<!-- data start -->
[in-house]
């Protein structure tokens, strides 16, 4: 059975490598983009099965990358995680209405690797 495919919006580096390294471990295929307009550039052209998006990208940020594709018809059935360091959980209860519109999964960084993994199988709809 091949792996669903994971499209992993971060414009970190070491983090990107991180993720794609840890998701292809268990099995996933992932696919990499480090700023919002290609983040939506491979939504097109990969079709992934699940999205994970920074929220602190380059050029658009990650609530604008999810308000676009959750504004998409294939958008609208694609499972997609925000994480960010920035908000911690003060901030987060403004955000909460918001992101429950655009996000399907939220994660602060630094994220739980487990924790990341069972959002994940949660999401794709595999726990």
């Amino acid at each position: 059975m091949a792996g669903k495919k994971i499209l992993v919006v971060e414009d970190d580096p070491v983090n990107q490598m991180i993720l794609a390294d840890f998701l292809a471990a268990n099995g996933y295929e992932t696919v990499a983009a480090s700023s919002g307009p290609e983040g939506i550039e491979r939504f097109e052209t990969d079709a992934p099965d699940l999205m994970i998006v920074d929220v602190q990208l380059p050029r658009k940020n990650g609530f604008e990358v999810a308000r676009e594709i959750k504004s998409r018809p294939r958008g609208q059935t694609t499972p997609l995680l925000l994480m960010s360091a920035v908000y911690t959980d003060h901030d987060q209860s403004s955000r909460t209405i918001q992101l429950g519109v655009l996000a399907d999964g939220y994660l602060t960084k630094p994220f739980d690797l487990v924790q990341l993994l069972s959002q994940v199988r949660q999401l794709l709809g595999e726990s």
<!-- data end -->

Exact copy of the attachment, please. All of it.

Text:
[in-house]
């Protein structure tokens, strides 16, 4: 059975490598983009099965990358995680209405690797 495919919006580096390294471990295929307009550039052209998006990208940020594709018809059935360091959980209860519109999964960084993994199988709809 091949792996669903994971499209992993971060414009970190070491983090990107991180993720794609840890998701292809268990099995996933992932696919990499480090700023919002290609983040939506491979939504097109990969079709992934699940999205994970920074929220602190380059050029658009990650609530604008999810308000676009959750504004998409294939958008609208694609499972997609925000994480960010920035908000911690003060901030987060403004955000909460918001992101429950655009996000399907939220994660602060630094994220739980487990924790990341069972959002994940949660999401794709595999726990």
């Amino acid at each position: 059975m091949a792996g669903k495919k994971i499209l992993v919006v971060e414009d970190d580096p070491v983090n990107q490598m991180i993720l794609a390294d840890f998701l292809a471990a268990n099995g996933y295929e992932t696919v990499a983009a480090s700023s919002g307009p290609e983040g939506i550039e491979r939504f097109e052209t990969d079709a992934p099965d699940l999205m994970i998006v920074d929220v602190q990208l380059p050029r658009k940020n990650g609530f604008e990358v999810a308000r676009e594709i959750k504004s998409r018809p294939r958008g609208q059935t694609t499972p997609l995680l925000l994480m960010s360091a920035v908000y911690t959980d003060h901030d987060q209860s403004s955000r909460t209405i918001q992101l429950g519109v655009l996000a399907d999964g939220y994660l602060t960084k630094p994220f739980d690797l487990v924790q990341l993994l069972s959002q994940v199988r949660q999401l794709l709809g595999e726990s």